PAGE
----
The Russian Alphabet

Did you know that there are thirty-three wonderful, tricky little letters in the Russian alphabet?

There are letters that are the same in Cyrillic as the Latin alphabet: а, е, and о. There are letters that look the same as their Latin counterparts, but have different meanings in Russian: р (r) and н (n). There are the ones that are pretty much indistinguishable to the non-Russian ear: ш (sh) and щ (sch). There are those that are super tricky for the unfortunate foreigner to pronounce: ю (a soft yu) and ы (an “ee” sound somewhere around the back of your throat). There are even those ones that don’t have their own sound: ь (soft sign) and ъ (hard sign).

Don’t even get me started on written Russian, where the favored cursive script totally changes the game.

Despite all of this madness, I really do like the Russian language. Russian is such a far departure from the Latin-based languages that it’s really a challenge to even come close to being passable in it, but that’s half the fun. I guess that makes me a linguistic masochist. I’d feel bad but I know there are lots of others like me. Right? Right?

I’m going to go with yes. In celebration of the torturous Russian alphabet and language masochists everywhere, here’s a little test. Can you decipher any parts of these Russian signs? I’ll even start you off with an easy one:
OK, how about this one? Anything readable to you?
And how about this? (Just the first line — the rest is not Russian and a bit tricky!)

I’ll offer up some small prize (a postcard? Russian candy bar? my undying love?) to anyone who can decipher these signs first. RUSSIANS AND RUSSIAN SPEAKERS, SHHH! Instead, share an interesting Russian word that everyone should know. I’ll start: достопримечательность (dostoprimechatelnost): attraction, place of interest.

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42 Responses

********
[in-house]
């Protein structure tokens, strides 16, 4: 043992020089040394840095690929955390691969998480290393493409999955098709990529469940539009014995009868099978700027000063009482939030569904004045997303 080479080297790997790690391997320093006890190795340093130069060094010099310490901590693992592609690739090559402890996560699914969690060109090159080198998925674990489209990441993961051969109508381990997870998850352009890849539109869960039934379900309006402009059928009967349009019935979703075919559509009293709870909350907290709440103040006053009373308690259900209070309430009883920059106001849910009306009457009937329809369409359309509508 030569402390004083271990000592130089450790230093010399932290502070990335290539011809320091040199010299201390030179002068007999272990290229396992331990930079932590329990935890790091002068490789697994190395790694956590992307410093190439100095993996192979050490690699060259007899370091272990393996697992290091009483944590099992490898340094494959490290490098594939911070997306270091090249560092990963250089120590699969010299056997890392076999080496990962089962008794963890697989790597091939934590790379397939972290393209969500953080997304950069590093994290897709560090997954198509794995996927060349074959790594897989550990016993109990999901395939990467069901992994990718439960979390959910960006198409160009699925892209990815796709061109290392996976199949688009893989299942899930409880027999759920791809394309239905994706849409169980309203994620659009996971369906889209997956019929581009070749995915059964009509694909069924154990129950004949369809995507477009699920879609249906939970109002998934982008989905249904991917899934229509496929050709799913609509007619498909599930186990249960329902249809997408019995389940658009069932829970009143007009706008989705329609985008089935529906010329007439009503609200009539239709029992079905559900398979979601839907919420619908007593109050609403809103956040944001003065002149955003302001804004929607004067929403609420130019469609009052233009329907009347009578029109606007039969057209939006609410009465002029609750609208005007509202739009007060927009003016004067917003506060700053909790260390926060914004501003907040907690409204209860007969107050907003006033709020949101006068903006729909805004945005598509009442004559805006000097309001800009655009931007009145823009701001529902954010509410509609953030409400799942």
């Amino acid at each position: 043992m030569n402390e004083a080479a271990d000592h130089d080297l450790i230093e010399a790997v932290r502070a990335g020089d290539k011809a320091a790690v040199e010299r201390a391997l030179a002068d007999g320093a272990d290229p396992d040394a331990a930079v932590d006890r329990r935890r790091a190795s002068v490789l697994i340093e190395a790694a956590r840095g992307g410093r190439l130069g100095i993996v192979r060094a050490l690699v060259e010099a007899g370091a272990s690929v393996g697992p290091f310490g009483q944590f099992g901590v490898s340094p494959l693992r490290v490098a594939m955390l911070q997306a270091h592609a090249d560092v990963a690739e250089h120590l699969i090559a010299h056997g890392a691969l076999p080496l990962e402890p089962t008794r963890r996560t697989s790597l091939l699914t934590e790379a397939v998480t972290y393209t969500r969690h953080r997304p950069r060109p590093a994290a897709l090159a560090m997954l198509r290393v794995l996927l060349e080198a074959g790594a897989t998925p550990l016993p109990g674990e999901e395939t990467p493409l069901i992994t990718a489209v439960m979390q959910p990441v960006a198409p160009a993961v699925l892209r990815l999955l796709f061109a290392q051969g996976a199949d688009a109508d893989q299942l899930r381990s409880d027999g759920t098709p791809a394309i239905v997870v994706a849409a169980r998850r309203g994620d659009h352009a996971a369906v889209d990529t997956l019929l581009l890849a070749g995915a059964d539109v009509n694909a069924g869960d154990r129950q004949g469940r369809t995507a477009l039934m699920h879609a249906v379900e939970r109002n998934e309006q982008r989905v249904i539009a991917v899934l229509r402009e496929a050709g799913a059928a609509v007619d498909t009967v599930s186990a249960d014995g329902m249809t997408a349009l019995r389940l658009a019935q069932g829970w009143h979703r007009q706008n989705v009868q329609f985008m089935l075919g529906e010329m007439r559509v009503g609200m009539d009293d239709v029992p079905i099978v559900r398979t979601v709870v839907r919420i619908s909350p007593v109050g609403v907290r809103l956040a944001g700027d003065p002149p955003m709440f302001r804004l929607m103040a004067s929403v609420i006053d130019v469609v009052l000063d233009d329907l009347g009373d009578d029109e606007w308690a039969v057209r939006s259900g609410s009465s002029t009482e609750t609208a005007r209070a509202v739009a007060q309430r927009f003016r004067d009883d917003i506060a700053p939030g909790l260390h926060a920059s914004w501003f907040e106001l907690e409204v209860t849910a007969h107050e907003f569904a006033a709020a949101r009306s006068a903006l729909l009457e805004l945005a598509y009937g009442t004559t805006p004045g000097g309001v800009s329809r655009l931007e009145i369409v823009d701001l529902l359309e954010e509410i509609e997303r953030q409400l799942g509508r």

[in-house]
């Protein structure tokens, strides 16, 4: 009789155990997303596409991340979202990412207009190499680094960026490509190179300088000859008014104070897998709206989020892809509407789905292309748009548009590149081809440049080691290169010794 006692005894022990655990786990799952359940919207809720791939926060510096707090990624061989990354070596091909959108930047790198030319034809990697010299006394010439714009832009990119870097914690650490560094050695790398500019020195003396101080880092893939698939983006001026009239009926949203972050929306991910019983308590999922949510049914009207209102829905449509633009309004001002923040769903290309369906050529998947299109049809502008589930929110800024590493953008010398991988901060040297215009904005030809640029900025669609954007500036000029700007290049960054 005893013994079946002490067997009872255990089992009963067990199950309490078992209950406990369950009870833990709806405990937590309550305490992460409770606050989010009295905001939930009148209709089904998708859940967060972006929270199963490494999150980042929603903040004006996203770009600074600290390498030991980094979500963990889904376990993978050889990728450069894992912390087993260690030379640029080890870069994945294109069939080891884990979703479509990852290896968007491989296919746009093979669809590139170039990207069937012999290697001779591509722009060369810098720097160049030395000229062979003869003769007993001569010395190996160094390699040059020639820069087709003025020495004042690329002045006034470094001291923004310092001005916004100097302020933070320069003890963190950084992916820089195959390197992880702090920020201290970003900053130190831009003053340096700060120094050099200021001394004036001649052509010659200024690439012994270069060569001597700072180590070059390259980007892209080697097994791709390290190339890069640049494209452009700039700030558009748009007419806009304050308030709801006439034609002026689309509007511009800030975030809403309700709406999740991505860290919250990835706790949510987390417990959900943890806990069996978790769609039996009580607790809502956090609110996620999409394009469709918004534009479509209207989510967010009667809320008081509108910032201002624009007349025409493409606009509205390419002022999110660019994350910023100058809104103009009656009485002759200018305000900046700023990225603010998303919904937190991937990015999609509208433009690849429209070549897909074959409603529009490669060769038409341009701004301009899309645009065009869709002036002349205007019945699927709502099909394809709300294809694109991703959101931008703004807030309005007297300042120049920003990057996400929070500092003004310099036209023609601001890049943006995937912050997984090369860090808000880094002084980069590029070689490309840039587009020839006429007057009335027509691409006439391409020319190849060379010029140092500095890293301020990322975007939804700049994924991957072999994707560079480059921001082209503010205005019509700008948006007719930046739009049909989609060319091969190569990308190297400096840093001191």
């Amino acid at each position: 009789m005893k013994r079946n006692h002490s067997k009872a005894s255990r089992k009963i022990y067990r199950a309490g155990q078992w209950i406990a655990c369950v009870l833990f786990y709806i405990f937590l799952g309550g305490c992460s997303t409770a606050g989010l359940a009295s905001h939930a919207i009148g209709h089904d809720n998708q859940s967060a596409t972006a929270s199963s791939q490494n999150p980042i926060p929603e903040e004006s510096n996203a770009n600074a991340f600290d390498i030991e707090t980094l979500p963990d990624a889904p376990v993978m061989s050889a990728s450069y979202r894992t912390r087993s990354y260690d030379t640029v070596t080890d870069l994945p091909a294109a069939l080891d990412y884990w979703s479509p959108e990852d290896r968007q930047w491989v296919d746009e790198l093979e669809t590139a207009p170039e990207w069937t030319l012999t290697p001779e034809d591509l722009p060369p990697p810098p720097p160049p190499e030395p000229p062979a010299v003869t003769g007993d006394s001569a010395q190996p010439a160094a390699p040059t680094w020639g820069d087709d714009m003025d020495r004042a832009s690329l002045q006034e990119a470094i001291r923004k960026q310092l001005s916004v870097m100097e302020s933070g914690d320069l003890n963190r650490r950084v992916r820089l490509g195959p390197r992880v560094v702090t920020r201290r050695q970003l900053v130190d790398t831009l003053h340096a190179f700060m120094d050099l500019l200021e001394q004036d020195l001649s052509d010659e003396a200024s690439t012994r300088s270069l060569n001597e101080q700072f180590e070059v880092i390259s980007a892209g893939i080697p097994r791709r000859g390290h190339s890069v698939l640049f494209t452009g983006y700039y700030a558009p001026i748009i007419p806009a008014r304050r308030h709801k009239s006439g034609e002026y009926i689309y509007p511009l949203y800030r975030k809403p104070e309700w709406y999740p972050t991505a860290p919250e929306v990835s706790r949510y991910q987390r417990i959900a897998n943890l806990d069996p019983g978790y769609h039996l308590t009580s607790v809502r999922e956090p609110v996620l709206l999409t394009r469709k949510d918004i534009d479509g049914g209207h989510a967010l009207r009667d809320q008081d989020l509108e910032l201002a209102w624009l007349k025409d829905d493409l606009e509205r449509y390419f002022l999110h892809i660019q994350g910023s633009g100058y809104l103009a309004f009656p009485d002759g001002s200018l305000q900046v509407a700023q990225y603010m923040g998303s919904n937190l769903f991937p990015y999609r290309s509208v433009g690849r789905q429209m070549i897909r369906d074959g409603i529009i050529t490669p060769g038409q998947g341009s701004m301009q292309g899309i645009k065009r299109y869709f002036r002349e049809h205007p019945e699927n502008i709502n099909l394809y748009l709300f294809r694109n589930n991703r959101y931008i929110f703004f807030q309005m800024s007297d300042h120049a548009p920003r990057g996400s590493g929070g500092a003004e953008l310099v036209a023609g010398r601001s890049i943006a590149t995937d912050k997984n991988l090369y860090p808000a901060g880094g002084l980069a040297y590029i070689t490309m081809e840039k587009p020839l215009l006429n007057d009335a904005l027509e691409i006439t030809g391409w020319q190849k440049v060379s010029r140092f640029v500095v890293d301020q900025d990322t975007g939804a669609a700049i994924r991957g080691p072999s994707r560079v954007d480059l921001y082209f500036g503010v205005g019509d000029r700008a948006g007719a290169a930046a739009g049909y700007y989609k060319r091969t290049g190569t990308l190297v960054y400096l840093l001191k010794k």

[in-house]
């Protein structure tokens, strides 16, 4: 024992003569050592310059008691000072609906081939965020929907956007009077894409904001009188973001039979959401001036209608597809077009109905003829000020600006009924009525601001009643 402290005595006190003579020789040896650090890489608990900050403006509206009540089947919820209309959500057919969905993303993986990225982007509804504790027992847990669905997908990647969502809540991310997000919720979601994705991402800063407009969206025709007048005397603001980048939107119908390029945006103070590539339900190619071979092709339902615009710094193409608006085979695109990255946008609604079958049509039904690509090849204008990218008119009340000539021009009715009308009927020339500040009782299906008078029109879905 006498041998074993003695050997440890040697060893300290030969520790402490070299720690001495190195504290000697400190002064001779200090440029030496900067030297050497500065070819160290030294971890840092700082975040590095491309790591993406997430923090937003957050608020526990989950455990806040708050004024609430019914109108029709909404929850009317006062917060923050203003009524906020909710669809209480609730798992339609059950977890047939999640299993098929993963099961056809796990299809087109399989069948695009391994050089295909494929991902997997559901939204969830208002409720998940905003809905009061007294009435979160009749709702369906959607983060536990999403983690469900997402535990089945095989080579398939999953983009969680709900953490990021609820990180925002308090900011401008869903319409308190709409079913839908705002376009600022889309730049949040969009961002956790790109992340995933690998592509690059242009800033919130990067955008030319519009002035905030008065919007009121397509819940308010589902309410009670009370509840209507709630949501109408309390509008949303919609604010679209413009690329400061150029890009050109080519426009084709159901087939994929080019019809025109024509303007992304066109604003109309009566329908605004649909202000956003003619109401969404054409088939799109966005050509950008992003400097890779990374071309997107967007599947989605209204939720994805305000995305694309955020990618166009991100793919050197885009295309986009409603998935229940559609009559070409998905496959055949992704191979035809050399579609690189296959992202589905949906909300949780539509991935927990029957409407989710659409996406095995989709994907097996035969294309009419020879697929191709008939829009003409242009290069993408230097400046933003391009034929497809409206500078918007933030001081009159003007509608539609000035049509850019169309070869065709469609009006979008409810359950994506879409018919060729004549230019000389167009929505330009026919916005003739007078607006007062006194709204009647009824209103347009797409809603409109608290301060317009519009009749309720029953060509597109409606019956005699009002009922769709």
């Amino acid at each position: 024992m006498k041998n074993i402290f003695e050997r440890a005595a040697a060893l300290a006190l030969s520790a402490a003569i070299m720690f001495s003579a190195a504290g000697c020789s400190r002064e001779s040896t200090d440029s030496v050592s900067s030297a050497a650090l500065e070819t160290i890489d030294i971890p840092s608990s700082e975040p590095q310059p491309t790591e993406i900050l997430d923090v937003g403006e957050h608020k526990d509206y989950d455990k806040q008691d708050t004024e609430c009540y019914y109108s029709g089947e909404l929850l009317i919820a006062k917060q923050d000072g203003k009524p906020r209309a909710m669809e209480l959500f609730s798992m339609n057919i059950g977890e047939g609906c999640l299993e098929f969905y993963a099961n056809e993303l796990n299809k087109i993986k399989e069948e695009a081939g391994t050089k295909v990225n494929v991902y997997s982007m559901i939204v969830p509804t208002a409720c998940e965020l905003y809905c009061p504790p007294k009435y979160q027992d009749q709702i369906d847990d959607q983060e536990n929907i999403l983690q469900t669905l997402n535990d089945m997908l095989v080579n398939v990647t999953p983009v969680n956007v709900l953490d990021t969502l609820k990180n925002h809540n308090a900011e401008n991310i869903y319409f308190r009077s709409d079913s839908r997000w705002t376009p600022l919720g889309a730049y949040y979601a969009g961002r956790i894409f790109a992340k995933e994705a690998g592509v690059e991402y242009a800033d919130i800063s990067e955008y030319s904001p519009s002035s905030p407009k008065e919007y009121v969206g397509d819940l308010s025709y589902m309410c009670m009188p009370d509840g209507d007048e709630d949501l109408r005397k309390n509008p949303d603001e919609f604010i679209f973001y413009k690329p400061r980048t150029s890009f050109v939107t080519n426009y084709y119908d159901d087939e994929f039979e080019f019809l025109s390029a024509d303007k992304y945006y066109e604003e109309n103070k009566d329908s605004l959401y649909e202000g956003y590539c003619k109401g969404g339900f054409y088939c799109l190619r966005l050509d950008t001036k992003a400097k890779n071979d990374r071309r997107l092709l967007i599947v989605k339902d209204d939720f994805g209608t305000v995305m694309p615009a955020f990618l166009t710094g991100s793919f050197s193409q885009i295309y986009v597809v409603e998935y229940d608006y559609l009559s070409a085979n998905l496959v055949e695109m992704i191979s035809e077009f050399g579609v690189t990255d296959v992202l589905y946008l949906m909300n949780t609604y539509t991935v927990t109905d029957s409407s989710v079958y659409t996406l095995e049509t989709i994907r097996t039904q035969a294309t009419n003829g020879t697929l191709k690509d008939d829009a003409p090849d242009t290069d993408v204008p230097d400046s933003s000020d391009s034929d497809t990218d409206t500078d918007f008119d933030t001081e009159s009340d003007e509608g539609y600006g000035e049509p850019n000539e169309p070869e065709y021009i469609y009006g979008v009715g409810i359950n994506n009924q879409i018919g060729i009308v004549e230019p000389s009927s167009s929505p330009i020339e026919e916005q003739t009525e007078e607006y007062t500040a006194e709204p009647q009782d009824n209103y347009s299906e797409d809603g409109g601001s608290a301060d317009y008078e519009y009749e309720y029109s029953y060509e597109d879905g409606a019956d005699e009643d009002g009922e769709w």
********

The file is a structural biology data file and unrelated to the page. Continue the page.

1. Kiki says:

    This is something that always attracted me to the Russian language!! I loved the alphabet!! And I appreciate and LOVE how Russia mandates that companies and signage be in Cyrillic – no matter the origin of the company. Keeps the language alive. Wish they’d do that here in Serbia.

    I can read the signs though. :)

    1. Subway 2. Kazan Cathedral, Nevski Avenue, Kazan Street 3. Toilets… the rest.. not attempting. Haven’t had coffee yet.


    • Polly says:

      Excellent work! I’ve heard that law about the Cyrillic but I swear it’s not always followed, though I do agree that it’s great that most things are in Russian as — duh — it’s Russia and things should stay Russian.

      • Anna says:

        Oh this is interesting – I havent heard about this law. I have noticed many pub/restaurant names transliterated into Russian (losing all meaning), but then again, there’s the Bid Diner for example, which is all in English…

        • Kiki says:

          Transliterated Russian confuses the crap out of me! Serbian actually has 2 alphabets – ћирилица и латиница. But Russian doesn’t technically.. and the transliterated Russian makes my head go stupid. LOL

      • Kiki says: